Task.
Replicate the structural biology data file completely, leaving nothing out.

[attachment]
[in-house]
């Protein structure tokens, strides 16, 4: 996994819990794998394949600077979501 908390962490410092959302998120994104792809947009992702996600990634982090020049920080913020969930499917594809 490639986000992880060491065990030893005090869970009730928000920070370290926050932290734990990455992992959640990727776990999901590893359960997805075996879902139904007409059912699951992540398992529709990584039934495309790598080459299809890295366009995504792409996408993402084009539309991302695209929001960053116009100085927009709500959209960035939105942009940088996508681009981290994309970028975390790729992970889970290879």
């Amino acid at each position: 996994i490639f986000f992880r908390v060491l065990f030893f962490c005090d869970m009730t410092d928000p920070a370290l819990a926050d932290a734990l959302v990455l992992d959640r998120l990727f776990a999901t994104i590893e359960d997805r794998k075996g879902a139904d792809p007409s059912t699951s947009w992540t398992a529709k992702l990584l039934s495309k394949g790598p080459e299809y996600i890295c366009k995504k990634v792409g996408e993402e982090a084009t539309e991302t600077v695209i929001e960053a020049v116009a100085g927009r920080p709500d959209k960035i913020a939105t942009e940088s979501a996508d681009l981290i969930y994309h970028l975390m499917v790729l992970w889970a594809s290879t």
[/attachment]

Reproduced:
[in-house]
């Protein structure tokens, strides 16, 4: 996994819990794998394949600077979501 908390962490410092959302998120994104792809947009992702996600990634982090020049920080913020969930499917594809 490639986000992880060491065990030893005090869970009730928000920070370290926050932290734990990455992992959640990727776990999901590893359960997805075996879902139904007409059912699951992540398992529709990584039934495309790598080459299809890295366009995504792409996408993402084009539309991302695209929001960053116009100085927009709500959209960035939105942009940088996508681009981290994309970028975390790729992970889970290879």
């Amino acid at each position: 996994i490639f986000f992880r908390v060491l065990f030893f962490c005090d869970m009730t410092d928000p920070a370290l819990a926050d932290a734990l959302v990455l992992d959640r998120l990727f776990a999901t994104i590893e359960d997805r794998k075996g879902a139904d792809p007409s059912t699951s947009w992540t398992a529709k992702l990584l039934s495309k394949g790598p080459e299809y996600i890295c366009k995504k990634v792409g996408e993402e982090a084009t539309e991302t600077v695209i929001e960053a020049v116009a100085g927009r920080p709500d959209k960035i913020a939105t942009e940088s979501a996508d681009l981290i969930y994309h970028l975390m499917v790729l992970w889970a594809s290879t």